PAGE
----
Isidis Planitia, pictured, is a plain inside a giant impact basin on Mars. Groundwater moving beneath a massive tectonic rift zone helped carve some of Mars’ deepest basins. A study published earlier this year claimed these basins may have been habitable, suggesting that life once existed on the red planet
Groundwater moving beneath a massive tectonic rift zone helped carve some of Mars’ deepest basins.
A study published earlier this year claimed these basins may have been habitable, suggesting that life once existed on the red planet.
The discovery could help future exploration missions decide where to look for evidence of Martian life.
‘The temperature ranges, presence of liquid water, and nutrient availability, which characterize known habitable environments on Earth, have higher chances of forming on Mars in areas of long-lived water and volcanic processes,’ said lead author Alexis Palmero Rodriguez.
Sand dunes are among the most widespread features on Mars, serving as unique indicators of the interaction between the atmosphere and surface.
On a planetary body, dunes accumulate where a supply of sand-sized grains exists or may be abraded, is carried downwind by winds, and is subsequently deposited where these winds weaken below the threshold for sand transport.
Dunes can be preserved in rock over time. This means the deposits can reveal insights into the evolution of Mars’ atmosphere from a more hospitable realm to the harsh, dry climate there today.
As a result, the study of dune processes contributes to both atmospheric and sedimentary science.
It might look more like bacteria growin in a petri dish, but this picture actually shows frosty dunes on Mars’ surface. Sand dunes (pictured) are among the most widespread features on Mars. Dunes form where a supply of sand-sized grains exists or may be abraded then carried downwind by winds
The surface of Mars is also covered with narrow, deep channels known as gullies.
Martian gullies carved into hill slopes and the walls of impact craters were discovered several years ago.
Exactly how these gullies formed is not fully understood – previous research had suggested the structures were a result of flowing liquid water, because water makes similar structures on Earth.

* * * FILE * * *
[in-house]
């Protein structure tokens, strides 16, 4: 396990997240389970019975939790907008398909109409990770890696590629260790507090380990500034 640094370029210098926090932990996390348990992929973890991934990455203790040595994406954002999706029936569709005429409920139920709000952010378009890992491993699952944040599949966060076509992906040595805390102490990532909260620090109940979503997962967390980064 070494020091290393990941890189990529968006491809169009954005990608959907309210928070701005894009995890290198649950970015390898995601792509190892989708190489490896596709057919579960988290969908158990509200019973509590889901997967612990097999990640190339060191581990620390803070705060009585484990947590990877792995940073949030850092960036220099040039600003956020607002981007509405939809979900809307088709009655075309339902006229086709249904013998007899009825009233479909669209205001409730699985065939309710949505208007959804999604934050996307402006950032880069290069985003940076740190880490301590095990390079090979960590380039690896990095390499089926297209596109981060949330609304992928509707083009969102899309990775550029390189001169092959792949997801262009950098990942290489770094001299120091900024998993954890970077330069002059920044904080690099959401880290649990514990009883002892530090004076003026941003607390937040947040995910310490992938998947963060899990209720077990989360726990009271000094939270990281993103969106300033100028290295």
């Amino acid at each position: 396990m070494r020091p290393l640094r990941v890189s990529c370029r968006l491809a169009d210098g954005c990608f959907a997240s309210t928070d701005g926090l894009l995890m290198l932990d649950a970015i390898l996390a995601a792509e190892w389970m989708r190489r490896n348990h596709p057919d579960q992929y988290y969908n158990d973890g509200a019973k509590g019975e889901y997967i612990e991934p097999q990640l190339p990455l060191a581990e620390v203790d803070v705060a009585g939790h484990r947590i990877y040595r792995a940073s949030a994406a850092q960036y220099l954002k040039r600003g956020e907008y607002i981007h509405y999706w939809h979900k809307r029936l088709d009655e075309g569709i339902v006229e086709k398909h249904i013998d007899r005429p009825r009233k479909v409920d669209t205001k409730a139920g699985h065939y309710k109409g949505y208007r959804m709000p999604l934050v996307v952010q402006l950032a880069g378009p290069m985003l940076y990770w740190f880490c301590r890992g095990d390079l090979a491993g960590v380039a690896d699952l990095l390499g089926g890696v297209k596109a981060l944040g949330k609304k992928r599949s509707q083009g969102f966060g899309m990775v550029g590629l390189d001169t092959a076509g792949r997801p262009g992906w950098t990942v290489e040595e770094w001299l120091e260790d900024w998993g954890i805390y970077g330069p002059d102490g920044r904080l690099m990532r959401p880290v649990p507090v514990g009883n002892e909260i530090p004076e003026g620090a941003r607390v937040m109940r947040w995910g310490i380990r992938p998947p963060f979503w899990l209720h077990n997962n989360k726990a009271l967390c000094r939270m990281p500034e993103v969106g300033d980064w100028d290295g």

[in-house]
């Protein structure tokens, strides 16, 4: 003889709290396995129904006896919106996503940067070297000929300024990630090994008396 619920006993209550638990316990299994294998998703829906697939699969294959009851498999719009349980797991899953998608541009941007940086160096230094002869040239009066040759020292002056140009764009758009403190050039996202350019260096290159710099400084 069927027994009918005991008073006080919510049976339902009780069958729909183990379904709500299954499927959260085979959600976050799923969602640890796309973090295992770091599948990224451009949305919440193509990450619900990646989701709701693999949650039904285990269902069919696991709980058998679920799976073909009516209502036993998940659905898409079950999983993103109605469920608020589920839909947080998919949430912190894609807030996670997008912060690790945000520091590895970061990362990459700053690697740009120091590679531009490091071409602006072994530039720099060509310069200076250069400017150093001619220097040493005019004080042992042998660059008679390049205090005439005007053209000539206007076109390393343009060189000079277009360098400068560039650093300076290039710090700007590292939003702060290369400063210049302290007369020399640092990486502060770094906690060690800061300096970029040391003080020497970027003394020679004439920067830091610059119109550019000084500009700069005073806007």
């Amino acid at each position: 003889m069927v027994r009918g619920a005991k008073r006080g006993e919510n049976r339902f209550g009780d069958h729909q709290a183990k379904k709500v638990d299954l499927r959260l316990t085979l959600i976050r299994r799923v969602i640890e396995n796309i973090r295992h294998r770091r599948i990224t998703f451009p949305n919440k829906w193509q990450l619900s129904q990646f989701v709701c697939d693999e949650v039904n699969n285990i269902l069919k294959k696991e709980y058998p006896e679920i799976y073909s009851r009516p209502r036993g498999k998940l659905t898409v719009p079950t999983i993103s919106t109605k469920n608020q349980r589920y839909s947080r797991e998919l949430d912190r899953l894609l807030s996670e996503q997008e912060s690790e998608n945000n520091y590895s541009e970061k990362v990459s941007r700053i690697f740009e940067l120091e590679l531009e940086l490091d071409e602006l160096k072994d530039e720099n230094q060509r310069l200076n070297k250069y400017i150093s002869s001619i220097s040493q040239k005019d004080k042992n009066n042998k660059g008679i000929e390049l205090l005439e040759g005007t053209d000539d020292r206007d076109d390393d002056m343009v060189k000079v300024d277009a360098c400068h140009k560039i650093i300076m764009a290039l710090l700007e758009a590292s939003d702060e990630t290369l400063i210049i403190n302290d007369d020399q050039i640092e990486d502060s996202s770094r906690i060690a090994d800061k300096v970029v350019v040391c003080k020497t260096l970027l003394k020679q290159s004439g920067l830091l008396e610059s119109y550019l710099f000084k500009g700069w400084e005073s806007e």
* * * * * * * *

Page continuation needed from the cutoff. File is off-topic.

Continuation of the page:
Polar ice caps were discovered on the planet four decades ago, and erosion patterns on the surface strongly suggest rivers and oceans may have existed there in its early years.
With low gravity and a thin atmosphere, it was thought that this water largely evaporated out into space, instead of falling back down, as it would have done on Earth.
But new research shows water is not behind the Martian gullies, instead suggesting they could be created by carbon dioxide freezing and thawing.
INDIAN SPACE PROBE SNAPS NEW IMAGES OF THE RED PLANET
India’s space agency has released a new series of beautiful images, beamed back from its Mars orbiter, revealing our closest planetary neighbour in all its glory
The spotlight surrounding research on Mars is often on the US, European and Russian space agencies.
But while it may be overlooked, the Indian Space Research Organisation (ISRO) remains one of only three national space programmes to have reached the red planet to date.
To celebrate its achievements, the space agency has released a new series of beautiful images using data beamed back from its Mars orbiter, revealing our closest planetary neighbour in all its glory.
India’s Mars Orbiter Mission, called ‘Mangalyaan’, reached the red planet in September 2014.
Since then it has been taking measurements, collecting data and capturing images from orbit.
Last month, ISRO released its first full year’s data from the orbiter – covering the period up to September 2015 – with its incredible images beamed back in a stream of pixels.
A spacecraft designed to search the atmosphere of Mars for clues of life on the surface of the red planet successfully blasted off in March this year.
The ExoMars Trace Gas Orbiter (TGO) launched from Baikonur Cosmodrome in Kazakhstan aboard a heavy lift Proton rocket on 14 March to begin a seven-month, 300 million-mile (483 million km) journey to the red planet.
It is due to analyse Mars’ atmosphere to search for low levels of gases such as methane that may betray the presence of alien life on the planet’s surface.
ExoMars 2016 is the first phase of an historic €1.2 billion (£924 million) joint European-Russian mission to search for biochemical ‘fingerprints’ of past or present life high above Mars and on its surface.
Scientists believe the probe has the potential to find ‘very strong evidence’ of alien life when it arrives at Mars on 19 October.
Scientists hope to land the ExoMars rover in Oxia Palus, a plain located on the north east of Mars.
However, any new data won’t be shared until the end of next year at the earliest, because the probe has to spend a year decelerating so it can graze the atmosphere at a slow enough speed.
In 2018, a robotic probe built by Lockheed Martin for Nasa, the Mars InSight mission, will set off for red planet.
It forms part of wider efforts to glean information about the planet’s rich geological past.